We've Done Some More Digging
For the last two years, our team of Kahooligans have been keeping a close eye on all things DCM. Not only is it important to offer the best knowledge for all of you, our extended family, but for our own pets' health too! Now that there has been sufficient time to gather data and compile research, we've got an update that'll serve as some much needed good news for 2020.
An independent investigative review of over 150 research studies on DCM in dogs has found no definitive evidence of a link between the heart condition and B.E.G. (Boutique brand, Exotic ingredient, or Grain free) diets. The research group included veterinarians, veterinary cardiologists, and animal nutritionists from BSM Partners, a pet care research and consulting firm, who analyzed more than 150 studies for the peer-reviewed article.
What the Numbers Say
“We wanted to gain the best understanding of this issue, so we examined the results of more than 150 studies, which taken together did not support a link between grain-free and legume-rich diets, and DCM,” said Dr. Sydney McCauley, an animal nutritionist and the article's lead author. “What the science does make clear is that DCM is largely an inherited disease.” Additionally, the U.S. Food and Drug Administration’s (FDA) reported cases of DCM include incomplete information, making it impossible to draw any sound conclusions from this data, the authors noted. The article goes on to detail research highlighting a number of other factors that could contribute to the presence of DCM, and offers this conclusion.
The Meat and Potatoes
Recently, a correlation between diets with specific characteristics, such as, but not limited to, containing legumes, grain-free, novel protein sources and ingredients, and smaller manufactured brands to DCM has come under scrutiny by academic researchers and the FDA. The use of the acronym “BEG” and its association with DCM are without merit because there is no definitive evidence in the literature. At this time, information distributed to the veterinary community and the general public has been abbreviated synopses of case studies, with multiple variables and treatments, incomplete medical information, and conflicting medical data and opinions from veterinary nutrition influencers. Also, in past literature, sampling bias, overrepresentation of subgroups, and confounding variables in the data weaken this hypothesis. Additionally, based on current literature, the incidence of DCM in the overall dog population is estimated to be between 0.5% and 1.3% in the United States. However, the FDA case numbers (560 dogs) are well below the estimated prevalence. Therefore, it is impossible to draw any definitive conclusions, in these cases, linking specific diets or specific ingredients to DCM.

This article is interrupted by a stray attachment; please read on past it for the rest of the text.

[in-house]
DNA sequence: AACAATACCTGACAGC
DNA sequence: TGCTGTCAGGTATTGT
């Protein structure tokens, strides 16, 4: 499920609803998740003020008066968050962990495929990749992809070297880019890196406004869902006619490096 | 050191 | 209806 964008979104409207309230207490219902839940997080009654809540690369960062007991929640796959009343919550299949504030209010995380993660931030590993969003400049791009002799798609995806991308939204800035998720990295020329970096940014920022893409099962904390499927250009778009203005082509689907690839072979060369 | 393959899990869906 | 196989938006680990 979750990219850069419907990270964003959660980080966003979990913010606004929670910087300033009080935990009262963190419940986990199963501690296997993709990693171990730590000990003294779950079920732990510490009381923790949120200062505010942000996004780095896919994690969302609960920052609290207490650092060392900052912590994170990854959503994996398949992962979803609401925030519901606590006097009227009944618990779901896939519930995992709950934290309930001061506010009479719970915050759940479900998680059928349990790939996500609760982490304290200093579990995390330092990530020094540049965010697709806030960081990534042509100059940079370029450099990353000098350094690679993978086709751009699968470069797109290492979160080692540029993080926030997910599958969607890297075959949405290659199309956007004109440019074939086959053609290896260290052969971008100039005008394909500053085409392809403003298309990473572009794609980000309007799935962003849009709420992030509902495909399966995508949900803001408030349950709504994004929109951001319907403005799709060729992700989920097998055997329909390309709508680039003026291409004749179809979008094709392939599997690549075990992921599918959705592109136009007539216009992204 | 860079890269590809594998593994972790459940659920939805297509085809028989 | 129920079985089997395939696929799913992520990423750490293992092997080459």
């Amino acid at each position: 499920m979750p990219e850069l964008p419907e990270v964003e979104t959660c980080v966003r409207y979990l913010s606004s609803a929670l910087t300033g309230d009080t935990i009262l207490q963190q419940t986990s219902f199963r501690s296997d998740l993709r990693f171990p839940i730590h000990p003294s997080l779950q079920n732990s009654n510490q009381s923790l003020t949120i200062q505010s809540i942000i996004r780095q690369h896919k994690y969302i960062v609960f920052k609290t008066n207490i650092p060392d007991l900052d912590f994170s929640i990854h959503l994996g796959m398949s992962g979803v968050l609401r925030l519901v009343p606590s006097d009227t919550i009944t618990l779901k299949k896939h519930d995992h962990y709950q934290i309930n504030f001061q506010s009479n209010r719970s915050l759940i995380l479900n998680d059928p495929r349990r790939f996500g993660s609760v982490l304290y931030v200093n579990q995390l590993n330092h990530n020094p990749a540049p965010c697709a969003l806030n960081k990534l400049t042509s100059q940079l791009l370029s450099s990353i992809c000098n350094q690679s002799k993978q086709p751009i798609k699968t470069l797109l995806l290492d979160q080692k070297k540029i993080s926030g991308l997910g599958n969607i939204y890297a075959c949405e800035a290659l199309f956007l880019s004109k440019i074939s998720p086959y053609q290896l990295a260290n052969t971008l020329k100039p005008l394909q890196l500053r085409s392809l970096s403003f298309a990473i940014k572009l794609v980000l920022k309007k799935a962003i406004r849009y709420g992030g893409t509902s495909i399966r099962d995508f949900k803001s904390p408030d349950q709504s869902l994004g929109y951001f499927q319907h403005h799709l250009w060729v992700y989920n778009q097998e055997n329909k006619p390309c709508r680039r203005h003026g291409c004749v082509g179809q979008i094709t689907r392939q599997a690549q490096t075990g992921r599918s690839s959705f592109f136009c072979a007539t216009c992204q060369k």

DCM is a multifactorial medical condition with many proven etiologies and potential causes contributing to the development of the disease. Therefore, prospective studies investigating, not only diet, but also infection, metabolism, and genetic involvement, must be conducted. In hopes of better understanding a potential correlation with diets to DCM, more objective data needs to be collected and analyzed, without sampling bias and confounding factors. While determining the cause of recently reported cases of cardiac disease is of the utmost importance, based on this review of the current literature, there is no definitive relationship these implicated diet characteristics and DCM.
- Journal of Animal Science, Volume 98, Issue 6, June 2020, skaa155, https://doi.org/10.1093/jas/skaa155\
We've Got Your Back
Research is ongoing into DCM, and many other aspects of pet nutrition and health. You can count on Kahoots to keep our nose to the trail and provide you with the latest information as it becomes available. As always, we recommend giving your dog more than just a fighting chance at good health with a rotational diet of high quality foods, plenty of exercise, and regular vet check-ups… as well as lots of love, attention, and field trips to Kahoots. Live long and prosper! 🖖